Walk past Gallenson’s Gun Shop on 200 South, turn left into the alley beneath a gigantic mural of the Virgin Mary, pass the walls covered with street art and you will arrive at a small, nondescript building nestled behind FICE and Este Pizza that is responsible for simultaneously galvanizing and blowing up Salt Lake City’s art scene. A little more than a year old, Copper Palate Press has quickly gained a reputation for housing the vanguard of Salt Lake City’s burgeoning art scene by throwing killer screen printing parties and being an unmissable stop on any Gallery Stroll.

More than this, however, the Copper Palate Press (CPP) communal philosophy—keeping the overhead low, making sure profits go directly into the pockets of the artists and putting their wares directly into the hands of the masses by selling their art, prints and merchandise at affordable prices—is responsible for providing the ever-expanding collective with a black hole-like gravitational pull for all those fascinated with SLC’s art scene.

Copper Palate Press is a delightfully motley crew— old-schoolers who were in high school when SLUG first burst into SLC’s consciousness (many of whom have contributed to this fine publication) mingle freely with new-schoolers who have hosted their first shows at CPP within the last year.

SLUG: Tell us about your first experience with SLUG Magazine.
Cameron Bentley: I first encountered SLUG when I moved to Salt Lake City a few years ago right out of high school. I was working at Graywhale and I have read SLUG ever since.
Clyde Ashby: I was in junior high. Probably 1989. I lived in rural Utah and would come out to SLC for punk shows.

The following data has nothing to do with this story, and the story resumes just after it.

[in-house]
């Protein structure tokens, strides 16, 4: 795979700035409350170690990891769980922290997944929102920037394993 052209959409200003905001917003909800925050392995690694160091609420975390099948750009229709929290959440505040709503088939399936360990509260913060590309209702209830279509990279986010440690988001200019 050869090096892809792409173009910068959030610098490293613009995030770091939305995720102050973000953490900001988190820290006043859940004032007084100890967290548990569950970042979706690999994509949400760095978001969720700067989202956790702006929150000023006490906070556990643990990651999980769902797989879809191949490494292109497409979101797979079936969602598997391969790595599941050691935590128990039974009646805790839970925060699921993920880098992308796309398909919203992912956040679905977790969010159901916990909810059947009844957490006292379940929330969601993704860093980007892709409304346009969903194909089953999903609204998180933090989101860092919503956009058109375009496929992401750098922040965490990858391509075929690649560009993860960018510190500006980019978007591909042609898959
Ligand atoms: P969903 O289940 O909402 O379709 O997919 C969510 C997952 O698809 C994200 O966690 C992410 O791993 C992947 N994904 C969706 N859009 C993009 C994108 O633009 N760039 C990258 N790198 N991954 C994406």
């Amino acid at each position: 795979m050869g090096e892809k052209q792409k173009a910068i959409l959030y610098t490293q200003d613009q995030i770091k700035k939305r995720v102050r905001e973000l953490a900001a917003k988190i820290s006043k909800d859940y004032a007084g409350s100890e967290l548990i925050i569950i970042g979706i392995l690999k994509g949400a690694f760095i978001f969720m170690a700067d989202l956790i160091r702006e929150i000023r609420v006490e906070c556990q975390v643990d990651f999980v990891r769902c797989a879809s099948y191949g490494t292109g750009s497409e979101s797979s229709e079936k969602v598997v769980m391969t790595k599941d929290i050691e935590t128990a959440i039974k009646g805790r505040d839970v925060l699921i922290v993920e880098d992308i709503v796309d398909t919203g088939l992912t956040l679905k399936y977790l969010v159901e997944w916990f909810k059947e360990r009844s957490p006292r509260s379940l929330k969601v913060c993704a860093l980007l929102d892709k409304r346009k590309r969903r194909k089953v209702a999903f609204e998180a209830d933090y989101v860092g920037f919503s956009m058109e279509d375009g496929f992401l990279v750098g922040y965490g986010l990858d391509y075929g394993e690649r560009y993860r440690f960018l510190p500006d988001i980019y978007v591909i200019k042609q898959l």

I liked the D.I.Y. aesthetic of SLUG. It was everything I really liked about anti-culture and anti-mainstream, and the fact that it existed in Salt Lake, or Utah at all, was amazing.

SLUG: How have you seen the magazine change since then?
Dave Boogert: Locally, it has been a lot of people in the arts or music scenes that have helped SLUG push forward with free work and things like that.
Angela has done so much to help out this city by expanding it. She has brought in snowboarding and skateboarding.

She has been able to grow it and expand it and push it into new territories, and has taken it out of just a music situation that it was and blown it up without compromising what it stands for and what it stood for under JR Ruppel.

SLUG: What is one of the most memorable SLUG articles that you have read?
Davey Parish: I am going to vote for the Mike Brown article with C.C. Deville. You should hear it on the audiotape. It is pretty hilarious.

SLUG: What is your favorite SLUG cover?
Boogert: The Thunderfist cover that Sri Whipple did was pretty cool.
Ashby: Christmas four years ago with Chopper Douglas Styer on the cover with the Slippery Kittens.

SLUG: Tell us about the most memorable SLUG event that you’ve attended.
Emilee Dziuk: Craft Lake City. That was the first SLUG event that I had been to. That was such a great turnout and there were a lot of people who came, great space, perfect weather.
Parish: I would say the best SLUG events are the ones you can’t remember.

SLUG: How has SLUG affected your life?
Steve Taylor: Starting out as a punk rock kid getting into SLUG, it was really useful to have that magazine to help me direct that craving for something new all the time. When that craving broke from a need for punk rock into something more expansive, SLUG was also there to give me suggestions in things like hip hop, metal and so many other genres.

I could just open up any edition, no matter when it was printed, and I could flip to the back and find those CD reviews and start reading, and within 15 minutes I would have a list of CDs I was going to go buy.

SLUG: Why do you think SLUG has continued to be relevant in Utah for the last 22 years?
Parish: They’ve stayed really local and they’ve kept the underground “underground” and kept it coming to you. They’ve evolved in that way.